Installing Pure-FTPd on Ubuntu 8.04 Server

Until recently my choice for an FTP server had always been ProFTPd, however I found its difficulty to install made it a constant chore every time I had to set up a server.  So I sought out an alternative that was quick and easy to install yet did not sacrifice functionality or security.  The answer was Pure-FTPd.

I’m sure these instructions are very similar for most distributions, but I thought I’d specifically target Ubuntu 8.04 Server since that is what I am installing it on today. If you are using the desktop edition of Ubuntu or another distrobution that has a GUI you can most likely use that alternative.  Instead of apt-get commands you would simply fire up the Synaptic Package Manager and search for the install package.

I tend to jump right to the super user when I log in (bad habit, I know).  So if you’re not doing that you will have to prefix all commands with ‘sudo’ or they might not work. Start off by installing the program and all of its required packages.

apt-get install pure-ftpd

When prompted, enter Y and hit enter.

Now, set up a new account using the ‘useradd’ command. You’ll also need to specify the home directory for the user by adding ‘-d /home/directoryname -m’ so when the user logs in they have a folder to upload/download files from.  You don’t have to use the /home dirctory for this but I always do to make things simple.  Here is the command I used.

useradd -d /home/username -m username
passwd username

Since I don’t want this user being able to cruise through the file system and see everything I’m going to lock the user to the home directory we just made. Open up /etc/passwd for editing. I use pico for this, you can use whatever program you like. Search for the user you just made (ctrl+w in pico) and add /./ to their home directory like this:

/home/username/./

Note that the line will be a lot messier than that, so just squeeze it in where appropriate.

Also, make sure to put in a shell at the end of that line… /bin/bash works fine. After all of that, add their username to /etc/ftpallow if you want to manually allow access to certain accounts.

Now just type pure-ftpd-control restart on the command line and you’re ready to test out your account!  Hop on another computer, or just SSH into another one and try from there.  If it doesn’t work its possible your install didn’t set up some of the proper configuration.  This happens automatically on Ubuntu 8.04 Server but on other distrobutions you may need to perform this next step.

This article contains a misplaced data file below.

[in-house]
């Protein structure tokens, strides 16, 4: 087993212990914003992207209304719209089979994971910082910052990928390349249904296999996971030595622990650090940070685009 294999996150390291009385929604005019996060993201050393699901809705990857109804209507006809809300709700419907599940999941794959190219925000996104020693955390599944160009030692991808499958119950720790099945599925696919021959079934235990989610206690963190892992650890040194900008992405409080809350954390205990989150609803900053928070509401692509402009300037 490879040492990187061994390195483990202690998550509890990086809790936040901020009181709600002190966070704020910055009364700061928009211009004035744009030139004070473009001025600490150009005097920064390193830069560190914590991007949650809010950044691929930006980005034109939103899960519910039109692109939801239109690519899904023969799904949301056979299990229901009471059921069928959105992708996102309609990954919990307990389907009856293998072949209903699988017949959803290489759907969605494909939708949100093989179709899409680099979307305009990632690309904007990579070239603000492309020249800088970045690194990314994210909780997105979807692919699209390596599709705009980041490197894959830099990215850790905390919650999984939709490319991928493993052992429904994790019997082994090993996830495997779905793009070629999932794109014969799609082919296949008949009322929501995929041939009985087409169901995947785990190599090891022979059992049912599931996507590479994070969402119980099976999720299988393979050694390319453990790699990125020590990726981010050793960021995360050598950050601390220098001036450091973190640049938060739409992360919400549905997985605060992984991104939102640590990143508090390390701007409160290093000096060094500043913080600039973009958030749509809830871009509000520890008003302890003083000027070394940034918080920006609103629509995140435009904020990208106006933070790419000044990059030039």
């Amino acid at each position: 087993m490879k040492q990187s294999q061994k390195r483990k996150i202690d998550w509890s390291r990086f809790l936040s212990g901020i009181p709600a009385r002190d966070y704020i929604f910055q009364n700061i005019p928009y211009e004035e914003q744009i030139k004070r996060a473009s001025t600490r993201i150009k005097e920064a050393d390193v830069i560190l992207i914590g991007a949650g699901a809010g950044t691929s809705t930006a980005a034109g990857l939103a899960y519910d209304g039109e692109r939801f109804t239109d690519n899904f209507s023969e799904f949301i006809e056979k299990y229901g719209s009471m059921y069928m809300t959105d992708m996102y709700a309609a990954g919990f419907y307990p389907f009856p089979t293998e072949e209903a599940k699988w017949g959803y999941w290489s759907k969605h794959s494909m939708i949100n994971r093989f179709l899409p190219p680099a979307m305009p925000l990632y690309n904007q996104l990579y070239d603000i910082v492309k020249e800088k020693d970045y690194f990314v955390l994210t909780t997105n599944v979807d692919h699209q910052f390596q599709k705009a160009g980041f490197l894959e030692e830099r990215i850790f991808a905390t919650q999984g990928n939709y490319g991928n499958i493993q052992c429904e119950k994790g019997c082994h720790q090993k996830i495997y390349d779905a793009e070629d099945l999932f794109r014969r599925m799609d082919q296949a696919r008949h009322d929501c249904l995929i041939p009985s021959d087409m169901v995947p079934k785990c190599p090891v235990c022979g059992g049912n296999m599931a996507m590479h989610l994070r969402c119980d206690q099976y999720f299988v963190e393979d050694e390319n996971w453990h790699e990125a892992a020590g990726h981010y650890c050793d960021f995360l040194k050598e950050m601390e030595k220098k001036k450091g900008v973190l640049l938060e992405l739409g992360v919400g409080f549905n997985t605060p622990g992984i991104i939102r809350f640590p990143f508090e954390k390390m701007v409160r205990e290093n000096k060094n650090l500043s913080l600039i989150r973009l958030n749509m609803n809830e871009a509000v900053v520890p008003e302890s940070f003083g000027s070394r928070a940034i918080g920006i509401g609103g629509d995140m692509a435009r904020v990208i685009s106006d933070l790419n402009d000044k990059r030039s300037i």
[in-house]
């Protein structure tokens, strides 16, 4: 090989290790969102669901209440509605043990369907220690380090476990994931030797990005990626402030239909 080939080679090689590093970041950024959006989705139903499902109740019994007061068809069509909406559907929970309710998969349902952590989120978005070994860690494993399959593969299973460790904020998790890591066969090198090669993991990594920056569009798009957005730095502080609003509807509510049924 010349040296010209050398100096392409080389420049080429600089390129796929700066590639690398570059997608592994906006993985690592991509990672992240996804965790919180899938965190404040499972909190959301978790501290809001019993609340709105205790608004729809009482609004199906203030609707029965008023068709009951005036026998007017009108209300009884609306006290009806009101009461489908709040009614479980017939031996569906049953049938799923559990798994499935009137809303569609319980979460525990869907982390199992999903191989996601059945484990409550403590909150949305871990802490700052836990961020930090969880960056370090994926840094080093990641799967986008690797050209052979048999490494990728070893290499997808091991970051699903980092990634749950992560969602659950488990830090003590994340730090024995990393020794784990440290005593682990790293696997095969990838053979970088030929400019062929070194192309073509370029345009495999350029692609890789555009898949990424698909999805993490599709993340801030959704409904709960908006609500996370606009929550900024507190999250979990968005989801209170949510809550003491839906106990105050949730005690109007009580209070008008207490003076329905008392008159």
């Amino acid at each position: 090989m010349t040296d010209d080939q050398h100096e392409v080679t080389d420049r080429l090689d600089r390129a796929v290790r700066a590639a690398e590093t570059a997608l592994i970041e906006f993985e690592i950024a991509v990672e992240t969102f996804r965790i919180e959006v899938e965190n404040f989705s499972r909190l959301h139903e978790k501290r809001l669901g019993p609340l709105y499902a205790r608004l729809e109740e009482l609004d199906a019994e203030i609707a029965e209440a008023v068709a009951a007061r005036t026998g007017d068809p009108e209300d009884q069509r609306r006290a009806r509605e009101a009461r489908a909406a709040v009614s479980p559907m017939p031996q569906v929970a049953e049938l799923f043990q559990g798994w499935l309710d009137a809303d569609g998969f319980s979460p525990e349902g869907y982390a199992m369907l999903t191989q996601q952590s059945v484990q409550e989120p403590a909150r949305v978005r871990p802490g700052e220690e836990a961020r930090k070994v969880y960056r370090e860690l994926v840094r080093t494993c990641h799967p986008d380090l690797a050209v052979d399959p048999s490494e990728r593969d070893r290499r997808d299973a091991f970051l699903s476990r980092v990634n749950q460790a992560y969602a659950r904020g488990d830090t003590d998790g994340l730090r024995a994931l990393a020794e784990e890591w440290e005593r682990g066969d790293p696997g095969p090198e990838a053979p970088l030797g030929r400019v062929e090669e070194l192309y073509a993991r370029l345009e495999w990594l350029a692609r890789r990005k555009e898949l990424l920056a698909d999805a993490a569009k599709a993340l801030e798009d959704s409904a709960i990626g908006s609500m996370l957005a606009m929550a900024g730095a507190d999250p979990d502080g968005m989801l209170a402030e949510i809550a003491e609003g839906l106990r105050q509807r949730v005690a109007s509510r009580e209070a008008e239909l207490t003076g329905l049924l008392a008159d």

Edit /etc/pam.d/pure-ftpd using your favourite editor to look like this:

auth sufficient pam_ftp.so
auth required pam_unix_auth.so shadow use_first_pass
auth required pam_listfile.so item=user sense=deny file=/etc/ftpusers onerr=succeed
auth required pam_listfile.so item=user sense=allow file=/etc/ftpallow onerr=fail
auth required pam_shells.so

Save the file, restart the server again and try it out again.  If you’re having troubles still I suggest seeking help from the Documentation.

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phpMyAdmin Installation on Ubuntu Server 8.04

Since managing a MySQL database through a command line is tedious we will be installing a web-based GUI so we can access MySQL through any web browser on any computer.

On many Unix machines you’d have to go to the phpMyAdmin homepage and download the files there, decompress them and set up a config files before you could get to managing your database.  If you’re setting up several machines to work in a cluster you have better things to do with your time. This is why I love Debian/Ubuntu distrobutions.

apt-get install phpmyadmin

During the install process you will be asked which version of Apache you are running.  Ubuntu Server Edition uses Apache 2.2, so it wont be automatically configured for you.  After the install process completes you will need to configure Apache 2.2, so in your favourite text editor open up /etc/apache2/apache2.conf and search for the word include.  Add a new line next to its first match like this:

Include /etc/phpmyadmin/apache.conf

Save the file, exit to your command line and restart Apache with the following command:

/etc/init.d/apache2 restart

Your phpMyAdmin installation is now ready to use. Point your browser to http://domain/phpmyadmin/ and log in with your mySQL username and password.  It’s that simple!

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Setting up a LAMP Server with Ubuntu Server Edition 8.04

Our first installment of the Ubuntu Server Edition series will consist of installing Ubuntu and configuring it to run as a LAMP (Linux Apache MySQL and PHP) server.  We will be using the Server Edition there will be no GUI installed unless you do so manually.  Since we want optimal performance, we will not be doing that today.  So if you’re not comfortable with a command line, this tutorial is not for you.

To start off you’re going to need a copy of Ubuntu Server Edition 8.04 which can be downloaded from their website or you can order free CDs.  You’ll also need a computer that has a network connection, a CD-ROM and you’ll need a keyboard and monitor for the initial stages.  Today I am using a 500mhz Pentium III computer that I’ve had lying around for years. It has 1.5gb of RAM, a 4.3gb HDD and a Radeon 8500 in it plus a generic NIC card.  Despite how old this computer is it will be able to do quite a bit of work since it wont have the overhead of a GUI and Linux is so much more efficient as a web server than Windows.

Pop in your disc, and boot up the computer.  You may need to enter your setup and configure it to boot off of a CD (or a USB stick if that’s what you’re using).

UNDER CONSTRUCTION
-describe install steps here-

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